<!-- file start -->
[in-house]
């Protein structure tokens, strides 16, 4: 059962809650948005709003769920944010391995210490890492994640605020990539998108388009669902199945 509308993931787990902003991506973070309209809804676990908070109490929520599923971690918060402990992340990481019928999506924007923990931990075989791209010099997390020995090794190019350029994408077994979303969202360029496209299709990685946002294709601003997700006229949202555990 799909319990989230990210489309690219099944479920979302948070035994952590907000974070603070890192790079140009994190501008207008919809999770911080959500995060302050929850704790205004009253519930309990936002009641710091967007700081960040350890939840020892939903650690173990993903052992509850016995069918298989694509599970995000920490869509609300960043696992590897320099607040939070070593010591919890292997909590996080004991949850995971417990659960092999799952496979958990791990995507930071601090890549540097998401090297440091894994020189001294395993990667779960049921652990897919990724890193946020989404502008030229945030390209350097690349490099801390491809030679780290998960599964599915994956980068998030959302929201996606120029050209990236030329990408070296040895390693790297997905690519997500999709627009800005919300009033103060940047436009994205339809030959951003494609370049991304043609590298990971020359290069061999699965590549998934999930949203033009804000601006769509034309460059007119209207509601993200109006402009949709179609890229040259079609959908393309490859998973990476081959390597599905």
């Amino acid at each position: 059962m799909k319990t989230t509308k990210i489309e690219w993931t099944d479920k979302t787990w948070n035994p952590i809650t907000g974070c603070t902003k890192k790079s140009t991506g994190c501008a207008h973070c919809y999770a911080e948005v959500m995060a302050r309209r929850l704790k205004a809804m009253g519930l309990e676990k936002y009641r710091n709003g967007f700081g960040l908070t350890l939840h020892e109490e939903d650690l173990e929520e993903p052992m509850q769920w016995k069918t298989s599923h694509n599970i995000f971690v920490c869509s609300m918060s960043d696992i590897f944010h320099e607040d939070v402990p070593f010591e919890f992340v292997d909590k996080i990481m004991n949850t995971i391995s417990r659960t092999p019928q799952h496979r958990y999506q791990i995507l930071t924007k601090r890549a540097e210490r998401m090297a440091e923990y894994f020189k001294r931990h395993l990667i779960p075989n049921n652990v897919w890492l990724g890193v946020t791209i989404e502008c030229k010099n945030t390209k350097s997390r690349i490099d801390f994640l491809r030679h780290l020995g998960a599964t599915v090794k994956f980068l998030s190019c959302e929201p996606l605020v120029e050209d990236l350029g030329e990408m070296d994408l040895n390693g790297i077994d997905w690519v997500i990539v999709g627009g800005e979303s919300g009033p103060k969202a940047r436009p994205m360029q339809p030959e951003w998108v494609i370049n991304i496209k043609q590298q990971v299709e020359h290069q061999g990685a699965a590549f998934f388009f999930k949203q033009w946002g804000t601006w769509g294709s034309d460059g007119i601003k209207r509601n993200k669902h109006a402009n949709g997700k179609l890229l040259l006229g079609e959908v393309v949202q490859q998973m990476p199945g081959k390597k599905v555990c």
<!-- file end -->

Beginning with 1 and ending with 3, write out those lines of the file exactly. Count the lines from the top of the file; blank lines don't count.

[in-house]
């Protein structure tokens, strides 16, 4: 059962809650948005709003769920944010391995210490890492994640605020990539998108388009669902199945 509308993931787990902003991506973070309209809804676990908070109490929520599923971690918060402990992340990481019928999506924007923990931990075989791209010099997390020995090794190019350029994408077994979303969202360029496209299709990685946002294709601003997700006229949202555990 799909319990989230990210489309690219099944479920979302948070035994952590907000974070603070890192790079140009994190501008207008919809999770911080959500995060302050929850704790205004009253519930309990936002009641710091967007700081960040350890939840020892939903650690173990993903052992509850016995069918298989694509599970995000920490869509609300960043696992590897320099607040939070070593010591919890292997909590996080004991949850995971417990659960092999799952496979958990791990995507930071601090890549540097998401090297440091894994020189001294395993990667779960049921652990897919990724890193946020989404502008030229945030390209350097690349490099801390491809030679780290998960599964599915994956980068998030959302929201996606120029050209990236030329990408070296040895390693790297997905690519997500999709627009800005919300009033103060940047436009994205339809030959951003494609370049991304043609590298990971020359290069061999699965590549998934999930949203033009804000601006769509034309460059007119209207509601993200109006402009949709179609890229040259079609959908393309490859998973990476081959390597599905």
């Amino acid at each position: 059962m799909k319990t989230t509308k990210i489309e690219w993931t099944d479920k979302t787990w948070n035994p952590i809650t907000g974070c603070t902003k890192k790079s140009t991506g994190c501008a207008h973070c919809y999770a911080e948005v959500m995060a302050r309209r929850l704790k205004a809804m009253g519930l309990e676990k936002y009641r710091n709003g967007f700081g960040l908070t350890l939840h020892e109490e939903d650690l173990e929520e993903p052992m509850q769920w016995k069918t298989s599923h694509n599970i995000f971690v920490c869509s609300m918060s960043d696992i590897f944010h320099e607040d939070v402990p070593f010591e919890f992340v292997d909590k996080i990481m004991n949850t995971i391995s417990r659960t092999p019928q799952h496979r958990y999506q791990i995507l930071t924007k601090r890549a540097e210490r998401m090297a440091e923990y894994f020189k001294r931990h395993l990667i779960p075989n049921n652990v897919w890492l990724g890193v946020t791209i989404e502008c030229k010099n945030t390209k350097s997390r690349i490099d801390f994640l491809r030679h780290l020995g998960a599964t599915v090794k994956f980068l998030s190019c959302e929201p996606l605020v120029e050209d990236l350029g030329e990408m070296d994408l040895n390693g790297i077994d997905w690519v997500i990539v999709g627009g800005e979303s919300g009033p103060k969202a940047r436009p994205m360029q339809p030959e951003w998108v494609i370049n991304i496209k043609q590298q990971v299709e020359h290069q061999g990685a699965a590549f998934f388009f999930k949203q033009w946002g804000t601006w769509g294709s034309d460059g007119i601003k209207r509601n993200k669902h109006a402009n949709g997700k179609l890229l040259l006229g079609e959908v393309v949202q490859q998973m990476p199945g081959k390597k599905v555990c």